After selling Diogo Jota in the summer, it looked as though Wolves’ ambitions had wilted somewhat.
Of course, they still had a very promising squad, but selling one of their star men was a cause for concern.
Fortunately, Nuno Santo’s men have swatted away any remaining doubters this term and sit in seventh place.
One the main reasons Wolves have been so good this season is thanks to their dynamic midfield.
Leander Dendoncker has flirted with defence and attack, even being favoured over Ruben Neves against Arsenal.
He and Joao Moutinho were excellent in north London and in helping their side to beat the Gunners, it proved they don’t necessarily need Neves to play all the time.
The most consistent performer, however, has been the aforementioned Moutinho.
He is the perfect deep-lying midfielder and lays the foundations from which Wolves attack.
Wolves fans still get giddy when they talk about Moutinho playing for them. A player with 129 caps for Portugal to his name, he has been one of the stand out midfielders of the last decade.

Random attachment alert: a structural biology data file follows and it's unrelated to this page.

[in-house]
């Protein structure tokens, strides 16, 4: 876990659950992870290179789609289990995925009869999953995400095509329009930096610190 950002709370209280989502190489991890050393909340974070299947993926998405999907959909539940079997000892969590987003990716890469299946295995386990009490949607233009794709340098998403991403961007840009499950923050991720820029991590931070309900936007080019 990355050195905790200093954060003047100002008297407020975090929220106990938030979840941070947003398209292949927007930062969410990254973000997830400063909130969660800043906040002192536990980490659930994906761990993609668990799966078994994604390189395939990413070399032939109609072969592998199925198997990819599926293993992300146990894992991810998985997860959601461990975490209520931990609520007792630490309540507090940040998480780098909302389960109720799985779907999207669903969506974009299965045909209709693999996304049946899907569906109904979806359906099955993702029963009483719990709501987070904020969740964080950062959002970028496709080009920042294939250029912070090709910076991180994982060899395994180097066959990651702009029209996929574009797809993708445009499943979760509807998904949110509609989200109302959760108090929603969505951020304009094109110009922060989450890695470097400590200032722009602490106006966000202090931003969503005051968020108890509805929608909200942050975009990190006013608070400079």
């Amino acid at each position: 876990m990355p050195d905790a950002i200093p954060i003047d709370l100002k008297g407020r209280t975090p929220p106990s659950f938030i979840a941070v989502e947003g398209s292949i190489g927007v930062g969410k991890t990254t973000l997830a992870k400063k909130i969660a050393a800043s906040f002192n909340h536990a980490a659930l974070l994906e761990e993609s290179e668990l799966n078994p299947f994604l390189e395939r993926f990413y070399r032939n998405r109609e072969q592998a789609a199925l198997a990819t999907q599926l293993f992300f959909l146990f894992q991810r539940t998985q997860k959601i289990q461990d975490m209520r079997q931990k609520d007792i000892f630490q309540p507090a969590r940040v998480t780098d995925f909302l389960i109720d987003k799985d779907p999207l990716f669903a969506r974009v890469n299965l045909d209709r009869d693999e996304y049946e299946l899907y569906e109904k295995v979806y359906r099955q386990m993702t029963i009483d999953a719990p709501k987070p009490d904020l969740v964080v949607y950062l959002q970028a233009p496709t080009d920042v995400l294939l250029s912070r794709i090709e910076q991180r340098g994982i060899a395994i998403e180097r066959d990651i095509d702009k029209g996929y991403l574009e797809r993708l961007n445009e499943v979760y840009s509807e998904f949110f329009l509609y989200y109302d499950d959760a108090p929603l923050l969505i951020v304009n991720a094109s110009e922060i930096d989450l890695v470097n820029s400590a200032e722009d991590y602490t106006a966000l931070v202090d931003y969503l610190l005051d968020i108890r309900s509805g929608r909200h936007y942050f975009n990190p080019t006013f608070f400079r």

However, at the age of 34, he is no spring chicken and Nuno will need to start thinking about how they can replace him in a few years time.
Well, the man to do so could be Bruno Jordao, someone Wolves have to unleash once he returns from his loan spell with Famalicao in Portugal.
The 22-year-old signed from Lazio last season but on his debut, he picked up a nasty ankle ligament injury that ruled him out for a succession of months.
Afforded the opportunity to gain regular minutes on loan, he is now thriving.
Described as a “superb technician”, he has shown evidence of being able to produce similar numbers to Moutinho in Famalicao’s midfield.
For instance, he is an assured passer and also knows how to intercept and defend well. In Liga NOS this season, Jordao has managed 1.4 tackles and 1.4 interceptions a game.
Speaking recently, he admitted: “Defensively I am aware of what is happening on the whole field during the whole game so I can position myself in a really good way and with the ball. My vision and my control and my shooting on the left side of the field can create good chances for the team to score. They are my best qualities.”
It’s safe to say that sounds a lot like Moutinho.